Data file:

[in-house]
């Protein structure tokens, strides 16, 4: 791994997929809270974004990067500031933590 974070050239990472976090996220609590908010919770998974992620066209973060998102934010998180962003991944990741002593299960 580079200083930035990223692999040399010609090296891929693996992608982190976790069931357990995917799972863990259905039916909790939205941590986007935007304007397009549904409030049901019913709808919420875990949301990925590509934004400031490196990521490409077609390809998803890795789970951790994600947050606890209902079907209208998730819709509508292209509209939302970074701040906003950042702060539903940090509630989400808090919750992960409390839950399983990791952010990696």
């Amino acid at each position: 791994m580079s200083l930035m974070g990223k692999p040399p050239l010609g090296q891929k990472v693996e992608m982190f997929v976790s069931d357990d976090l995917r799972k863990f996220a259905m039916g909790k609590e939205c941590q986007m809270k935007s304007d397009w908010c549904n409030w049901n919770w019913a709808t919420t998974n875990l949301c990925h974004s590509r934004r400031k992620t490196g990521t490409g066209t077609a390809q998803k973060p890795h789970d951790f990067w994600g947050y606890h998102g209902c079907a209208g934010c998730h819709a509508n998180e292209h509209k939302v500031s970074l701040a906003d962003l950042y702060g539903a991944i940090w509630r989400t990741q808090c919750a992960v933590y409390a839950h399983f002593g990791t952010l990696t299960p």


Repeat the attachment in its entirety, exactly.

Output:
[in-house]
């Protein structure tokens, strides 16, 4: 791994997929809270974004990067500031933590 974070050239990472976090996220609590908010919770998974992620066209973060998102934010998180962003991944990741002593299960 580079200083930035990223692999040399010609090296891929693996992608982190976790069931357990995917799972863990259905039916909790939205941590986007935007304007397009549904409030049901019913709808919420875990949301990925590509934004400031490196990521490409077609390809998803890795789970951790994600947050606890209902079907209208998730819709509508292209509209939302970074701040906003950042702060539903940090509630989400808090919750992960409390839950399983990791952010990696």
């Amino acid at each position: 791994m580079s200083l930035m974070g990223k692999p040399p050239l010609g090296q891929k990472v693996e992608m982190f997929v976790s069931d357990d976090l995917r799972k863990f996220a259905m039916g909790k609590e939205c941590q986007m809270k935007s304007d397009w908010c549904n409030w049901n919770w019913a709808t919420t998974n875990l949301c990925h974004s590509r934004r400031k992620t490196g990521t490409g066209t077609a390809q998803k973060p890795h789970d951790f990067w994600g947050y606890h998102g209902c079907a209208g934010c998730h819709a509508n998180e292209h509209k939302v500031s970074l701040a906003d962003l950042y702060g539903a991944i940090w509630r989400t990741q808090c919750a992960v933590y409390a839950h399983f002593g990791t952010l990696t299960p």